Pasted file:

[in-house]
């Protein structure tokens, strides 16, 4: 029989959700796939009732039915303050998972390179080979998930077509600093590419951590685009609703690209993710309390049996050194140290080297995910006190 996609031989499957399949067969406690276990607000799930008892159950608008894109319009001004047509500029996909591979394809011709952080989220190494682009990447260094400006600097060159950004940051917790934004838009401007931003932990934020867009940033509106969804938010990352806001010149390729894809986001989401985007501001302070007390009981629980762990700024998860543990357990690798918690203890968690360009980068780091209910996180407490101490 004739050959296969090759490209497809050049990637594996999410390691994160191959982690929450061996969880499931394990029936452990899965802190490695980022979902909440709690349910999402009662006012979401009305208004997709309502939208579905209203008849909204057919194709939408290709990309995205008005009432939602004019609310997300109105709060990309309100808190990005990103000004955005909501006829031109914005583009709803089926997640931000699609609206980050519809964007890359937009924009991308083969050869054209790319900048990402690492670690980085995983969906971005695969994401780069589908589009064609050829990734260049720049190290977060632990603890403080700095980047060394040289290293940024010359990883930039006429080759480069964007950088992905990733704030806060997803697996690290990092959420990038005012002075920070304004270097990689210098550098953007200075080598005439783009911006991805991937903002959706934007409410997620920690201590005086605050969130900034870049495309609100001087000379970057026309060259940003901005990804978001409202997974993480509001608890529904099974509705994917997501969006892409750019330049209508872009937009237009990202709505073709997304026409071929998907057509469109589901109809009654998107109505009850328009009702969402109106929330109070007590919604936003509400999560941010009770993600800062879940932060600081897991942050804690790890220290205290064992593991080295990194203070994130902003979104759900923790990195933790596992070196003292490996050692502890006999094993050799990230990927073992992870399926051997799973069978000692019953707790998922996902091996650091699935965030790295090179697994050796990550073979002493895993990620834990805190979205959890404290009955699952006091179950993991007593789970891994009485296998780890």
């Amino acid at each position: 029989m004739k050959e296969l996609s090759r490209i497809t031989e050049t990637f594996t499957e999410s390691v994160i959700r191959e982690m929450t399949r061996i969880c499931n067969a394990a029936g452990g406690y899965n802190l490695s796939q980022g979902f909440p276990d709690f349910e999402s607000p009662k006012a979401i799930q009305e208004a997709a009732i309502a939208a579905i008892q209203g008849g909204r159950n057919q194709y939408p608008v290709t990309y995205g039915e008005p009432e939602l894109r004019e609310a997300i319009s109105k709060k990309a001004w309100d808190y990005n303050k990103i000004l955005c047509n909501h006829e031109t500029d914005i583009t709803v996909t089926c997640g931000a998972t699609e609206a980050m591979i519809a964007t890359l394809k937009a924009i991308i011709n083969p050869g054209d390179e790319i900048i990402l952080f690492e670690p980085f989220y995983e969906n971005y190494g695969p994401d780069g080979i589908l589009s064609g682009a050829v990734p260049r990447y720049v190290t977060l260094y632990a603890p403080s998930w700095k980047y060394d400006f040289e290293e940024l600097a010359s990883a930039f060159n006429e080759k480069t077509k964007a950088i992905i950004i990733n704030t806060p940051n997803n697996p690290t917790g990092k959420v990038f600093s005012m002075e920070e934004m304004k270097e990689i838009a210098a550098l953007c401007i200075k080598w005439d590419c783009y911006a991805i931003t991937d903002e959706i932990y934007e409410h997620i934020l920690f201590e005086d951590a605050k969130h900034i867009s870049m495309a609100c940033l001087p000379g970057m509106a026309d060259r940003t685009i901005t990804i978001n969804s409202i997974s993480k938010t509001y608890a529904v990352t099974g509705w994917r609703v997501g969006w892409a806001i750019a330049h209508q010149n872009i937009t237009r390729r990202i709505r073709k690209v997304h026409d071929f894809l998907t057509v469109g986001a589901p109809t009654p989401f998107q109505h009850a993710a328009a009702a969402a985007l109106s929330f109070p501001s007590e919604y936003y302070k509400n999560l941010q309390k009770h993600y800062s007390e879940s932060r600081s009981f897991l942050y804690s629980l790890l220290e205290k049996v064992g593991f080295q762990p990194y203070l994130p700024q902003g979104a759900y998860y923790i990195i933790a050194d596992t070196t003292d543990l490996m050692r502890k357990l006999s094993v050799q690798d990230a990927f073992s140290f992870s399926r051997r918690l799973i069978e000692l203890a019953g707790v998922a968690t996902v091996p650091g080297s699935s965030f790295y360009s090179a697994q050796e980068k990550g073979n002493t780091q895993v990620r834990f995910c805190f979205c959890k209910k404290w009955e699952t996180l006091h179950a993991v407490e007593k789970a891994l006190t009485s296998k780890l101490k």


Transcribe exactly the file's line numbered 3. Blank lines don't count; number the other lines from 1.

């Amino acid at each position: 029989m004739k050959e296969l996609s090759r490209i497809t031989e050049t990637f594996t499957e999410s390691v994160i959700r191959e982690m929450t399949r061996i969880c499931n067969a394990a029936g452990g406690y899965n802190l490695s796939q980022g979902f909440p276990d709690f349910e999402s607000p009662k006012a979401i799930q009305e208004a997709a009732i309502a939208a579905i008892q209203g008849g909204r159950n057919q194709y939408p608008v290709t990309y995205g039915e008005p009432e939602l894109r004019e609310a997300i319009s109105k709060k990309a001004w309100d808190y990005n303050k990103i000004l955005c047509n909501h006829e031109t500029d914005i583009t709803v996909t089926c997640g931000a998972t699609e609206a980050m591979i519809a964007t890359l394809k937009a924009i991308i011709n083969p050869g054209d390179e790319i900048i990402l952080f690492e670690p980085f989220y995983e969906n971005y190494g695969p994401d780069g080979i589908l589009s064609g682009a050829v990734p260049r990447y720049v190290t977060l260094y632990a603890p403080s998930w700095k980047y060394d400006f040289e290293e940024l600097a010359s990883a930039f060159n006429e080759k480069t077509k964007a950088i992905i950004i990733n704030t806060p940051n997803n697996p690290t917790g990092k959420v990038f600093s005012m002075e920070e934004m304004k270097e990689i838009a210098a550098l953007c401007i200075k080598w005439d590419c783009y911006a991805i931003t991937d903002e959706i932990y934007e409410h997620i934020l920690f201590e005086d951590a605050k969130h900034i867009s870049m495309a609100c940033l001087p000379g970057m509106a026309d060259r940003t685009i901005t990804i978001n969804s409202i997974s993480k938010t509001y608890a529904v990352t099974g509705w994917r609703v997501g969006w892409a806001i750019a330049h209508q010149n872009i937009t237009r390729r990202i709505r073709k690209v997304h026409d071929f894809l998907t057509v469109g986001a589901p109809t009654p989401f998107q109505h009850a993710a328009a009702a969402a985007l109106s929330f109070p501001s007590e919604y936003y302070k509400n999560l941010q309390k009770h993600y800062s007390e879940s932060r600081s009981f897991l942050y804690s629980l790890l220290e205290k049996v064992g593991f080295q762990p990194y203070l994130p700024q902003g979104a759900y998860y923790i990195i933790a050194d596992t070196t003292d543990l490996m050692r502890k357990l006999s094993v050799q690798d990230a990927f073992s140290f992870s399926r051997r918690l799973i069978e000692l203890a019953g707790v998922a968690t996902v091996p650091g080297s699935s965030f790295y360009s090179a697994q050796e980068k990550g073979n002493t780091q895993v990620r834990f995910c805190f979205c959890k209910k404290w009955e699952t996180l006091h179950a993991v407490e007593k789970a891994l006190t009485s296998k780890l101490k």